In my previous post, Working with kubernetes configmaps, part 1: volume mounts, I discussed the mechanisms for loading kubernetes configmaps from volume mounts within a container, and how the method used to create a configmap would translate into how the data would be presented.

In this post, I am going to discuss a specific strategy for handling configmaps, namely, using a watcher. Kubernetes API resources all support a watch feed, which allows API clients to monitor resources in which they are interested, be informed of changes, and then act accordingly (in whatever manner they wish). …

A couple of thoughts.

If you write applications to run on kubernetes, there’s at least a decent chance you’re passingly (or more) familiar with golang. Kubernetes is, after all written in go, and a lot of tools have sprung up around kubernetes/docker which are also written in go, and go has been gaining a great deal of traction in the broader cloud development community.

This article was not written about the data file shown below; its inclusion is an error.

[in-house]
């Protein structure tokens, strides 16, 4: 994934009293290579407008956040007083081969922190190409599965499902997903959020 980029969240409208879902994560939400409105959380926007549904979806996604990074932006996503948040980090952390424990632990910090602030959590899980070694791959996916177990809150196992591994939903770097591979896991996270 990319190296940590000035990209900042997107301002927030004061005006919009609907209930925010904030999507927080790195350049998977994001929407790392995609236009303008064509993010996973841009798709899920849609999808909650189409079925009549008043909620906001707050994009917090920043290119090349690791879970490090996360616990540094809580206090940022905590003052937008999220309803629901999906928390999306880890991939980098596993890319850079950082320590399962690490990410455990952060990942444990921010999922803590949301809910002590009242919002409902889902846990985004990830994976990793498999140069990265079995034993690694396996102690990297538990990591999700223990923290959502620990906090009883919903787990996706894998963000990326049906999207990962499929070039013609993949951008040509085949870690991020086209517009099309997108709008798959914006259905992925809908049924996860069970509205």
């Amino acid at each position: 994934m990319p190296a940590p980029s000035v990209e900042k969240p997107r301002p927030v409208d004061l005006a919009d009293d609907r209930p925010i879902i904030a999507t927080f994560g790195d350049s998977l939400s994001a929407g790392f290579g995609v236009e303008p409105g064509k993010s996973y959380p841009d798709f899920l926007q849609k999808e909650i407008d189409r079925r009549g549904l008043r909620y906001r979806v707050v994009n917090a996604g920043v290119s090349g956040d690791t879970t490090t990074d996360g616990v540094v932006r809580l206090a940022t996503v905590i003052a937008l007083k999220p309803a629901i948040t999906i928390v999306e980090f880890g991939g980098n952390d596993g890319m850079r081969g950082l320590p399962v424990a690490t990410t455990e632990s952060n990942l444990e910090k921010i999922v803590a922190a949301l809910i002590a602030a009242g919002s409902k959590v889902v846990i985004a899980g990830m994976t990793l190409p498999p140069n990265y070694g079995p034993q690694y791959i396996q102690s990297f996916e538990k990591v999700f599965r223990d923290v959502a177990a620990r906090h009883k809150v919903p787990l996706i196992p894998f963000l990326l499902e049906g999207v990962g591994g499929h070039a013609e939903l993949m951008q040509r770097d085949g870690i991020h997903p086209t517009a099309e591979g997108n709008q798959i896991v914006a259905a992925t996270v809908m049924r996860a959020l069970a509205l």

And if you write applications to run on kubernetes, there is a nearly 100% chance you are somewhat familiar with configmaps (and if you aren’t, how did you manage that).

Configmaps are essential to running applications…

Anyone storing critical data has to think about security. While you can rely on infrastructure and middleware to do some of the work (e.g encrypted filesystems and the like), application developers should not assume that such mechanisms are always in place (and should code as if they were not). To that end, many patterns have been developed to work with popular persistence frameworks — Ruby developers might define custom attribute accessors, while Java developers might follow a different set of patterns with e.g. JPA/Hibernate.

With the popularity of document-based/NoSQL databases, for which you cannot generally piggyback on relatively mature ORM…

Sandy Cash

Software engineer, cyclist, language nerd

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